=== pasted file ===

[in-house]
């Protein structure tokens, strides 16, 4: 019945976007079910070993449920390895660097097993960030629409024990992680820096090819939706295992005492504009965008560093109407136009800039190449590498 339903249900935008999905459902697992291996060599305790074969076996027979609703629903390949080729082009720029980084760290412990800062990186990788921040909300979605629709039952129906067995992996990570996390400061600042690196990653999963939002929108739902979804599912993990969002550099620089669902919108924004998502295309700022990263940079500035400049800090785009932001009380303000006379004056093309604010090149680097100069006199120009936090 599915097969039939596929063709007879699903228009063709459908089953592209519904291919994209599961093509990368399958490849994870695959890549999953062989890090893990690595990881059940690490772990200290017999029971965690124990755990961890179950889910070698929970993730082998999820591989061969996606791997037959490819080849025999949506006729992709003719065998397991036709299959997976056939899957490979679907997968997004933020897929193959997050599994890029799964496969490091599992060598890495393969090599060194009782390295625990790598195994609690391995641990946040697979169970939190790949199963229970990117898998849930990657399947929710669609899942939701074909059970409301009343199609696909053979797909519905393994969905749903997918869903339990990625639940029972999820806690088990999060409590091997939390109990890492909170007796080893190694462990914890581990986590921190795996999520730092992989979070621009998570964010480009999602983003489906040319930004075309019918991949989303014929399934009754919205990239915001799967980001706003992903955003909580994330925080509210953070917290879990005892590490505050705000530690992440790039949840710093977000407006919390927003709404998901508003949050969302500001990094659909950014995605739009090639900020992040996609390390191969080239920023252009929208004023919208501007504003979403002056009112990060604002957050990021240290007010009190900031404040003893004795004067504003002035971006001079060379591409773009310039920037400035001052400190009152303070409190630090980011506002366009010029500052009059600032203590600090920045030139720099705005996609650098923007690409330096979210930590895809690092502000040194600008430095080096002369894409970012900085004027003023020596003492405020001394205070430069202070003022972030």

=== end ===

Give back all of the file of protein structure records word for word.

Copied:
[in-house]
């Protein structure tokens, strides 16, 4: 019945976007079910070993449920390895660097097993960030629409024990992680820096090819939706295992005492504009965008560093109407136009800039190449590498 339903249900935008999905459902697992291996060599305790074969076996027979609703629903390949080729082009720029980084760290412990800062990186990788921040909300979605629709039952129906067995992996990570996390400061600042690196990653999963939002929108739902979804599912993990969002550099620089669902919108924004998502295309700022990263940079500035400049800090785009932001009380303000006379004056093309604010090149680097100069006199120009936090 599915097969039939596929063709007879699903228009063709459908089953592209519904291919994209599961093509990368399958490849994870695959890549999953062989890090893990690595990881059940690490772990200290017999029971965690124990755990961890179950889910070698929970993730082998999820591989061969996606791997037959490819080849025999949506006729992709003719065998397991036709299959997976056939899957490979679907997968997004933020897929193959997050599994890029799964496969490091599992060598890495393969090599060194009782390295625990790598195994609690391995641990946040697979169970939190790949199963229970990117898998849930990657399947929710669609899942939701074909059970409301009343199609696909053979797909519905393994969905749903997918869903339990990625639940029972999820806690088990999060409590091997939390109990890492909170007796080893190694462990914890581990986590921190795996999520730092992989979070621009998570964010480009999602983003489906040319930004075309019918991949989303014929399934009754919205990239915001799967980001706003992903955003909580994330925080509210953070917290879990005892590490505050705000530690992440790039949840710093977000407006919390927003709404998901508003949050969302500001990094659909950014995605739009090639900020992040996609390390191969080239920023252009929208004023919208501007504003979403002056009112990060604002957050990021240290007010009190900031404040003893004795004067504003002035971006001079060379591409773009310039920037400035001052400190009152303070409190630090980011506002366009010029500052009059600032203590600090920045030139720099705005996609650098923007690409330096979210930590895809690092502000040194600008430095080096002369894409970012900085004027003023020596003492405020001394205070430069202070003022972030």